12

The Bad Weather Coalition, more formally known as the New Hanseatic League, is a group of EU member states Ireland, Netherlands, Denmark, Sweden, Finland, Estonia, Latvia, Lithuania, which are all “fiscally conservative northern European states”. The original Hanseatic league very much included cities like Hamburg, Bremen, Rostock, Stettin (now Szczecin) and Danzig (now Gdańsk). Based on the name and the political aims, I would expect Germany to be part of the club. Why isn't it? Was Germany not invited (perhaps the founders wanted to remain a club of smaller nations), or does Germany not want to be in the Bad Weather Coalition?

  • 5
    @Sjoerd I don't know if it's derogatory, I find it funny :) – gerrit Nov 30 '18 at 15:27
  • 2
    I don't know why it's called the New Hanseatic League, but presumably the analogy is that it's an alliance of small states to counteract the powerful centrist forces of larger and more powerful neighbours. Inviting Germany to join would then make about as much sense as inviting Prussia to join the original Hanseatic League: that is to say, it would defeat the entire purpose. – Michael Kay Nov 30 '18 at 22:10
  • 3
    I'm surprised anybody would call high tax, large public sector countries "fiscally conservative". – janh Dec 1 '18 at 5:27
  • 2
    @hkBst It certainly has a broader meaning than that (low ratio of govt budget vs gpd, low taxes etc), but even with that meaning, it's hard to unify Ireland (70% of gdp) and Estonia (8%) as both being "fiscally conservative" ;) – janh Dec 2 '18 at 19:11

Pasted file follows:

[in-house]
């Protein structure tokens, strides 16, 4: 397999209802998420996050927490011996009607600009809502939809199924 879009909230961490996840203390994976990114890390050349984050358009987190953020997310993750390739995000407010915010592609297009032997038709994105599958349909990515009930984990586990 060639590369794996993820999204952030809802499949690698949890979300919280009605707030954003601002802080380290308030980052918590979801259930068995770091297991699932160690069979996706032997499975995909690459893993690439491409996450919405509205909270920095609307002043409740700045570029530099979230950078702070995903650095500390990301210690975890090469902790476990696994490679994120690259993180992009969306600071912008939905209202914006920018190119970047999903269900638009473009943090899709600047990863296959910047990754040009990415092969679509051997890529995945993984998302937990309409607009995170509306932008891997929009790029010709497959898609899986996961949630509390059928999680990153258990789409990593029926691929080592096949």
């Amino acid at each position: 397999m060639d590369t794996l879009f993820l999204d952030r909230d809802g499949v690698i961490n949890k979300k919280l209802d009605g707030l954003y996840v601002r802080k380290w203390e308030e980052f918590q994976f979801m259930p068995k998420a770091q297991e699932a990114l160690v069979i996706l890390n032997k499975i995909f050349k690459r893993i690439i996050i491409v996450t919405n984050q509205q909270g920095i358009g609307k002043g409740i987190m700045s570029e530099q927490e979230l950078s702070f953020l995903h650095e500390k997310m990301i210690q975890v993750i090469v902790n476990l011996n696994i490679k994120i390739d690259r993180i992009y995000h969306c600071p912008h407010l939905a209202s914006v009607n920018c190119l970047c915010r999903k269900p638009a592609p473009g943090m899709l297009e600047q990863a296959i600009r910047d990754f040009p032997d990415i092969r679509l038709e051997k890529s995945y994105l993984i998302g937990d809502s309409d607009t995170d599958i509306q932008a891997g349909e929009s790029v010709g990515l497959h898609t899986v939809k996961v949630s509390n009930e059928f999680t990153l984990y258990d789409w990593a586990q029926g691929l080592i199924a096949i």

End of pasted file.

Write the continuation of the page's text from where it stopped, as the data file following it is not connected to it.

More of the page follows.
• 3
    An analysis of the economic and political differences between northern and southern Europe are far too complicated to be resolved in a set of comments. – gerrit Dec 3 '18 at 15:06
21

Many decision in the EU are pre-arranged by the German-French axis, which in practice means that the smaller countries don't have much influence.

The New Hanseatic League aims to give the smaller countries with similar views more influence. Therefore, it is a counter-balance against the German-French axis.

It would be strange if Germany were on both sides.

An advantage for Germany for not being in this group, is that they can be the negotiator-in-the-middle, while the New Hanseatic League is free to voice concerns shared by Germany.

I think that both the New Hanseatic League and Germany are happy with this arrangement, so there is no reason for them to join.

  • 2
    negotiator-in-the-middle of the New Hanseatic League and who? – hkBst Dec 2 '18 at 12:45

Your Answer

By clicking “Post Your Answer”, you agree to our terms of service, privacy policy and cookie policy

Not the answer you're looking for? Browse other questions tagged or ask your own question.